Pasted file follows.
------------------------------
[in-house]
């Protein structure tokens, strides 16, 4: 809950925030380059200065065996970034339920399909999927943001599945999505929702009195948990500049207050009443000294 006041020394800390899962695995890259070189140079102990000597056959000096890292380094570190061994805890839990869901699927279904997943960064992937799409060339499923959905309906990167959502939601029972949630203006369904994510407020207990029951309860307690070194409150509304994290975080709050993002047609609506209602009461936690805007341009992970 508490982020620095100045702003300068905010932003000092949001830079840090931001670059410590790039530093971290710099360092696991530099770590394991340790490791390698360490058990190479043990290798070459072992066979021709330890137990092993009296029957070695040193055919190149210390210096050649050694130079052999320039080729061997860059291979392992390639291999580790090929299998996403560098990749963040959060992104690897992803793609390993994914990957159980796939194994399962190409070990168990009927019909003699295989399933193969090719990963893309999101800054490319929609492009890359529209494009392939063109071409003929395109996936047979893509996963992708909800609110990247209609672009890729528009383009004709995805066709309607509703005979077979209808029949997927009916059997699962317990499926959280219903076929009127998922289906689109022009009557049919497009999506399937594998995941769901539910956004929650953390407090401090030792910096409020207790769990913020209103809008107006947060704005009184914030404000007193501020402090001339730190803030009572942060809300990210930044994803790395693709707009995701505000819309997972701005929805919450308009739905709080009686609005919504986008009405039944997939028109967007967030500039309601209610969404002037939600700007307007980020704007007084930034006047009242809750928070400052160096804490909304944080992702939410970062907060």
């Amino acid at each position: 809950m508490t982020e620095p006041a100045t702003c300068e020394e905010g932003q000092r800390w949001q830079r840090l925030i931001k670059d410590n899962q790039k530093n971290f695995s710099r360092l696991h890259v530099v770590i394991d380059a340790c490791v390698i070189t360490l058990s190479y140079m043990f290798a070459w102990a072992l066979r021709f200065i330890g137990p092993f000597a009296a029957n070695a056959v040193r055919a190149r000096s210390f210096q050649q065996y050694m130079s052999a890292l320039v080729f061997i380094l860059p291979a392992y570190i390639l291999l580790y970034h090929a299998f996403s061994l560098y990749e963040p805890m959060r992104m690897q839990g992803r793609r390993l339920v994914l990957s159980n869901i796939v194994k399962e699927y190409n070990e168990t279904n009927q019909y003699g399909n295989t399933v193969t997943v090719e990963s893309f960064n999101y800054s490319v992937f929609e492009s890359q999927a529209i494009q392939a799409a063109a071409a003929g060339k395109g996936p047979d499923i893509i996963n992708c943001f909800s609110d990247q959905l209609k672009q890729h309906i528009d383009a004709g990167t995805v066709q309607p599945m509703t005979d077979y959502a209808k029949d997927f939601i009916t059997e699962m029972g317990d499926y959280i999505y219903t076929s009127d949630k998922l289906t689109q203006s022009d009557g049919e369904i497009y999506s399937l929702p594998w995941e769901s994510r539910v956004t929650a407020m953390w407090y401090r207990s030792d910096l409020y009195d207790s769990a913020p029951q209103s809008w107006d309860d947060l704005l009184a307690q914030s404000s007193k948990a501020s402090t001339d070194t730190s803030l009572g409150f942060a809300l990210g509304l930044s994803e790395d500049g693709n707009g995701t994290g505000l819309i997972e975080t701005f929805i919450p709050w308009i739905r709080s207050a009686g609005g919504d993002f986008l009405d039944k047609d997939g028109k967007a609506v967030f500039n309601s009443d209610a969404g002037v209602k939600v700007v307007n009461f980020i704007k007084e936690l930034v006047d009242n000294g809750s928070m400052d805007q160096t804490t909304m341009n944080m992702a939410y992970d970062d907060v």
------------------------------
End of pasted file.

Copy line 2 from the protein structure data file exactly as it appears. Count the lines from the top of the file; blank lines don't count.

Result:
């Protein structure tokens, strides 16, 4: 809950925030380059200065065996970034339920399909999927943001599945999505929702009195948990500049207050009443000294 006041020394800390899962695995890259070189140079102990000597056959000096890292380094570190061994805890839990869901699927279904997943960064992937799409060339499923959905309906990167959502939601029972949630203006369904994510407020207990029951309860307690070194409150509304994290975080709050993002047609609506209602009461936690805007341009992970 508490982020620095100045702003300068905010932003000092949001830079840090931001670059410590790039530093971290710099360092696991530099770590394991340790490791390698360490058990190479043990290798070459072992066979021709330890137990092993009296029957070695040193055919190149210390210096050649050694130079052999320039080729061997860059291979392992390639291999580790090929299998996403560098990749963040959060992104690897992803793609390993994914990957159980796939194994399962190409070990168990009927019909003699295989399933193969090719990963893309999101800054490319929609492009890359529209494009392939063109071409003929395109996936047979893509996963992708909800609110990247209609672009890729528009383009004709995805066709309607509703005979077979209808029949997927009916059997699962317990499926959280219903076929009127998922289906689109022009009557049919497009999506399937594998995941769901539910956004929650953390407090401090030792910096409020207790769990913020209103809008107006947060704005009184914030404000007193501020402090001339730190803030009572942060809300990210930044994803790395693709707009995701505000819309997972701005929805919450308009739905709080009686609005919504986008009405039944997939028109967007967030500039309601209610969404002037939600700007307007980020704007007084930034006047009242809750928070400052160096804490909304944080992702939410970062907060």